Let me preface these remarks with some facts – I get banks and what they do and believe we are pretty lucky in Australia with our banking system; I’ve even worked for several banks; I don’t hate banks (except in that normal way when there is some administrative stuff-up with one of my accounts).
I feel sorry for the brave folks at NAB who tried to get a conservative bank to experiment with social media. But my advice to them would have been along the lines of Sir Humphrey Appleby in saying “… yes Minister, a VERY courageous decision” for a number of reasons.
This adventure had the potential to be train wreck from the start. We are talking about the kind of organisation that does not dialogue with any stakeholders at all in the consumer space. NAB is not different to any of the other Australian banks in this orientation. It is not even a bad thing in itself. But it is problematic when embarking upon a social media campaign.
One of the ground rules of social media is authentic dialogue and NAB did not appear to understand this. Also instead of engaging in dialogue with the bank staff got a bit defensive and there was the whole sockpuppet issue. Moderation of user generated content is one thing but rejection of negative comments is another that does not fit well into the social media milieu.
NAB staff really should have understood the social compact they were entering into by setting up My Future Bank. They said:
“What is the bank of the future? What will it look like? How will it work? How will it meet your needs? Imagine your ideas realized. That’s the plan of the My Future Bank project.
We need your help. Please share with us and our visitors what frustrates you about your bank, and more importantly, what you would do differently to improve your banking experience.
Regardless of the issue: rates, fees & charges, customer service, transparency & integrity or touch points (e.g. ATMs, branches, phone or internet banking), we want to hear from you!”
And then they got upset when people told them answers to those questions, or questioned the way that NAB was interacting online. Then NAB’s final response via Corporate Affairs spokesperson Luisa Ford was to just pull the site down with the comment that:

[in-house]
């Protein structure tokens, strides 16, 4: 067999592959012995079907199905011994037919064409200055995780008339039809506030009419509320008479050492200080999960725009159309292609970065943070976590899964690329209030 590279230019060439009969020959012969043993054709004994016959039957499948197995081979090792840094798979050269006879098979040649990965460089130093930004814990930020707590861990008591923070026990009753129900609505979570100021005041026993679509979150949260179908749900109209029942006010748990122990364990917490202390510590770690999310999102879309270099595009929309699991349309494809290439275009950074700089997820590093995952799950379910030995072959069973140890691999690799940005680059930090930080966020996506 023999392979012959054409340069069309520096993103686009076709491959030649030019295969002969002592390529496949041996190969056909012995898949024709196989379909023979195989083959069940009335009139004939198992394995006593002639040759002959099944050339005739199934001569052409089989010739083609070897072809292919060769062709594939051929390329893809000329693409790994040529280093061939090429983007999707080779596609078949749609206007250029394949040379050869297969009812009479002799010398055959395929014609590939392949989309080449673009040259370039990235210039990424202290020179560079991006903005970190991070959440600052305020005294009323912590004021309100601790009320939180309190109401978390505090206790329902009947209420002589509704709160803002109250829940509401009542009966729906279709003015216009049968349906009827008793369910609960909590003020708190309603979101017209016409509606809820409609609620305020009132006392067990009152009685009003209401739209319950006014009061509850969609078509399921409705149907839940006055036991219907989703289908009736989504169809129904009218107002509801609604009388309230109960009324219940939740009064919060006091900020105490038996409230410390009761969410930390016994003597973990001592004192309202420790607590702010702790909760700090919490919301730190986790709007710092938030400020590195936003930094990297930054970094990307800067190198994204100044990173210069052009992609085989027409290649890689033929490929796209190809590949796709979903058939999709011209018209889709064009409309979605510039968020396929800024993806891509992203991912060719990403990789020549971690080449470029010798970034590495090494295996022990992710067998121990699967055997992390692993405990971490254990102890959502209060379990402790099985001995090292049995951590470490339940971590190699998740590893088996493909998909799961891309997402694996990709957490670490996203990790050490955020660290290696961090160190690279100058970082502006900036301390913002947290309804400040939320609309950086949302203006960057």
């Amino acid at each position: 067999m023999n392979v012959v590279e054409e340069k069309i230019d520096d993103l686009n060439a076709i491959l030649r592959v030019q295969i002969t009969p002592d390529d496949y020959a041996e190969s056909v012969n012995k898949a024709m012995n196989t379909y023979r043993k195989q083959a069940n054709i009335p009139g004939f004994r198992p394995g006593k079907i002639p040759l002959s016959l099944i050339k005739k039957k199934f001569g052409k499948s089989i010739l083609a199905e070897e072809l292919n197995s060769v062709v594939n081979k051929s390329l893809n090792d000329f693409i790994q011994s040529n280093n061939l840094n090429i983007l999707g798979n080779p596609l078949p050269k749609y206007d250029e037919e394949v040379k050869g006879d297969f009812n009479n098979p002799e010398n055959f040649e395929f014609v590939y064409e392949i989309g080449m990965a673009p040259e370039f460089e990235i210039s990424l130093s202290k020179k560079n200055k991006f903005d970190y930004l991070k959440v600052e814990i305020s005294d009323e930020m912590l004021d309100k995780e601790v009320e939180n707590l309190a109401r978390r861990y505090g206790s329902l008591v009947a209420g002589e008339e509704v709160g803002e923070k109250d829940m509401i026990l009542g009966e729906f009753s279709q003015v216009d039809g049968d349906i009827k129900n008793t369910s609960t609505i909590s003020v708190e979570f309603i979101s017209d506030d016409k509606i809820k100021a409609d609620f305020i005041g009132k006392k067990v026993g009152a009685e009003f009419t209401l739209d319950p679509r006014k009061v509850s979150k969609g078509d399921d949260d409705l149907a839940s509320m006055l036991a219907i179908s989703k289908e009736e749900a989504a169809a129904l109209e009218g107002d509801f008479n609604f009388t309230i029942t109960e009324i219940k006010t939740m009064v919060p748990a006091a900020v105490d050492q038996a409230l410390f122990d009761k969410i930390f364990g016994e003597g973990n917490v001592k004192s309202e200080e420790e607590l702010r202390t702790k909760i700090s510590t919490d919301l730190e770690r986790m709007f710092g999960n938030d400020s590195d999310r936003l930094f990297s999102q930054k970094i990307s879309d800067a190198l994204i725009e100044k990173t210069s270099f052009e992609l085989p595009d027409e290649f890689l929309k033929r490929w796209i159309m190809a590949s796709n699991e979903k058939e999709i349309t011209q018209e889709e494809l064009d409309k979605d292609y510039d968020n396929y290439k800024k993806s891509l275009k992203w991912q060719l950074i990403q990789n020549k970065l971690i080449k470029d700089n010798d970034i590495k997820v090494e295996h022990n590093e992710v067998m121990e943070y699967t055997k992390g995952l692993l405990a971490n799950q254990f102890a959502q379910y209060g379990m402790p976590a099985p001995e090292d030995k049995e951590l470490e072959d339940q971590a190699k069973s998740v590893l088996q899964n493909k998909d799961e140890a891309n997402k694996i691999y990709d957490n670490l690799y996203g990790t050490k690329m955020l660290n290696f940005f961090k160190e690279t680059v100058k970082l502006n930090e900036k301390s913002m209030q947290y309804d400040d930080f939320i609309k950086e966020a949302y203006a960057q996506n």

“It was an experiment to gather data, and we’ve gathered all the data we need,” said Ford. “It was always scheduled to run for a few weeks.”
Well that was an experiment that worked! It got a whole lot of negative press; a lot of negative blog, social media and social network chatter; and made people feel like an opportunity for genuine dialogue with a key consumer institution was lost. If NAB had been able to pull this off it would have differentiated them significantly for web savvy consumers.
The sad thing is that if the well meaning NAB folk had understood ideas like those in Who are you? And why should I trust you? they might have known that dialogue means having a two way conversation, that relationships are built upon trust that is built up over time and with many conversations, and that we don’t always need to agree to continue the dialogue.
Also a bit sad is that they did not understand how robust the dialogue might possibly become; and that they were not prepared to respond effectively.
I’m sorry that this happened, and hope that other conservative institutions learn lessons from the NAB experience and do not merely turn away from social media. However, it is likely that this saga has merely given the naysayers in banks and other similar institutions more evidence to block any future experiments.
A couple of other blog discussions of this issue include: